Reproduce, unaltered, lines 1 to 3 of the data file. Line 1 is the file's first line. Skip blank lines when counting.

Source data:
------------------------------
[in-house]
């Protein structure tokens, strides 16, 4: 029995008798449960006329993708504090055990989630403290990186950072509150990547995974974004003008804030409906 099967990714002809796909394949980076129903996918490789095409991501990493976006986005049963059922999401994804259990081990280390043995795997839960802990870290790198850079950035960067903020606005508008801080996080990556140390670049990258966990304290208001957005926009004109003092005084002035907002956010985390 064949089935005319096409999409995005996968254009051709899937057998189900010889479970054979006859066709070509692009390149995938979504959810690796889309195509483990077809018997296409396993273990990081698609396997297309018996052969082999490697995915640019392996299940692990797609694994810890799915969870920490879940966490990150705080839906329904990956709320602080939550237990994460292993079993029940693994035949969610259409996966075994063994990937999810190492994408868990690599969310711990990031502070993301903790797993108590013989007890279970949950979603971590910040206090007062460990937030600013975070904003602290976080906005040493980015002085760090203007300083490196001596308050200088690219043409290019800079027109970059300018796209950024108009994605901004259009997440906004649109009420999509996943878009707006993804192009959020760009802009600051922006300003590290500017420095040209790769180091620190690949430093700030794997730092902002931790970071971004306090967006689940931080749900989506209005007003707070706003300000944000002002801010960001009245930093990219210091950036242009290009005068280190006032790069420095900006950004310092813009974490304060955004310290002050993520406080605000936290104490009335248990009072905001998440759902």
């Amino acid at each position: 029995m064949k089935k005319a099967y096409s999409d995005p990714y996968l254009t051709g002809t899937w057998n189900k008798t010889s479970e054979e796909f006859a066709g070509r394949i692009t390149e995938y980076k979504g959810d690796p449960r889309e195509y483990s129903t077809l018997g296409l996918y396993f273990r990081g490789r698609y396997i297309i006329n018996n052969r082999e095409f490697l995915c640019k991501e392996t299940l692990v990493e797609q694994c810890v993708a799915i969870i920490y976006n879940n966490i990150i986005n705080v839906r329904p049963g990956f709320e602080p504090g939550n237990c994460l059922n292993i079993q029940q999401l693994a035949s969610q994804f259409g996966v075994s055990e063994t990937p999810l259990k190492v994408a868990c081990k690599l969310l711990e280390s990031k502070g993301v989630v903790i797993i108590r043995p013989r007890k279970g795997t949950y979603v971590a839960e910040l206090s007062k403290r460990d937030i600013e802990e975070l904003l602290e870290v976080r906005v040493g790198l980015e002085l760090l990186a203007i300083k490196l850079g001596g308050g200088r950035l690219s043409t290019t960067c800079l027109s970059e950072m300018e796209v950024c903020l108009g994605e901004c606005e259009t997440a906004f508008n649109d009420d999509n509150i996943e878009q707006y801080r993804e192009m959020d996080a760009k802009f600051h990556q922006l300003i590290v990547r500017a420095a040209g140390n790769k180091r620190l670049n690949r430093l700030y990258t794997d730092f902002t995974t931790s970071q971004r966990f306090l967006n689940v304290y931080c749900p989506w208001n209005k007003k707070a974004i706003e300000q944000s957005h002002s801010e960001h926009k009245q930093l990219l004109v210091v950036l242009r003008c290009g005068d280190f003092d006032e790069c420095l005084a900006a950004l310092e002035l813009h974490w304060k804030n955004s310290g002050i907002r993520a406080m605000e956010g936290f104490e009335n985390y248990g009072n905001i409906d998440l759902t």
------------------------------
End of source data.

[in-house]
């Protein structure tokens, strides 16, 4: 029995008798449960006329993708504090055990989630403290990186950072509150990547995974974004003008804030409906 099967990714002809796909394949980076129903996918490789095409991501990493976006986005049963059922999401994804259990081990280390043995795997839960802990870290790198850079950035960067903020606005508008801080996080990556140390670049990258966990304290208001957005926009004109003092005084002035907002956010985390 064949089935005319096409999409995005996968254009051709899937057998189900010889479970054979006859066709070509692009390149995938979504959810690796889309195509483990077809018997296409396993273990990081698609396997297309018996052969082999490697995915640019392996299940692990797609694994810890799915969870920490879940966490990150705080839906329904990956709320602080939550237990994460292993079993029940693994035949969610259409996966075994063994990937999810190492994408868990690599969310711990990031502070993301903790797993108590013989007890279970949950979603971590910040206090007062460990937030600013975070904003602290976080906005040493980015002085760090203007300083490196001596308050200088690219043409290019800079027109970059300018796209950024108009994605901004259009997440906004649109009420999509996943878009707006993804192009959020760009802009600051922006300003590290500017420095040209790769180091620190690949430093700030794997730092902002931790970071971004306090967006689940931080749900989506209005007003707070706003300000944000002002801010960001009245930093990219210091950036242009290009005068280190006032790069420095900006950004310092813009974490304060955004310290002050993520406080605000936290104490009335248990009072905001998440759902």
């Amino acid at each position: 029995m064949k089935k005319a099967y096409s999409d995005p990714y996968l254009t051709g002809t899937w057998n189900k008798t010889s479970e054979e796909f006859a066709g070509r394949i692009t390149e995938y980076k979504g959810d690796p449960r889309e195509y483990s129903t077809l018997g296409l996918y396993f273990r990081g490789r698609y396997i297309i006329n018996n052969r082999e095409f490697l995915c640019k991501e392996t299940l692990v990493e797609q694994c810890v993708a799915i969870i920490y976006n879940n966490i990150i986005n705080v839906r329904p049963g990956f709320e602080p504090g939550n237990c994460l059922n292993i079993q029940q999401l693994a035949s969610q994804f259409g996966v075994s055990e063994t990937p999810l259990k190492v994408a868990c081990k690599l969310l711990e280390s990031k502070g993301v989630v903790i797993i108590r043995p013989r007890k279970g795997t949950y979603v971590a839960e910040l206090s007062k403290r460990d937030i600013e802990e975070l904003l602290e870290v976080r906005v040493g790198l980015e002085l760090l990186a203007i300083k490196l850079g001596g308050g200088r950035l690219s043409t290019t960067c800079l027109s970059e950072m300018e796209v950024c903020l108009g994605e901004c606005e259009t997440a906004f508008n649109d009420d999509n509150i996943e878009q707006y801080r993804e192009m959020d996080a760009k802009f600051h990556q922006l300003i590290v990547r500017a420095a040209g140390n790769k180091r620190l670049n690949r430093l700030y990258t794997d730092f902002t995974t931790s970071q971004r966990f306090l967006n689940v304290y931080c749900p989506w208001n209005k007003k707070a974004i706003e300000q944000s957005h002002s801010e960001h926009k009245q930093l990219l004109v210091v950036l242009r003008c290009g005068d280190f003092d006032e790069c420095l005084a900006a950004l310092e002035l813009h974490w304060k804030n955004s310290g002050i907002r993520a406080m605000e956010g936290f104490e009335n985390y248990g009072n905001i409906d998440l759902t």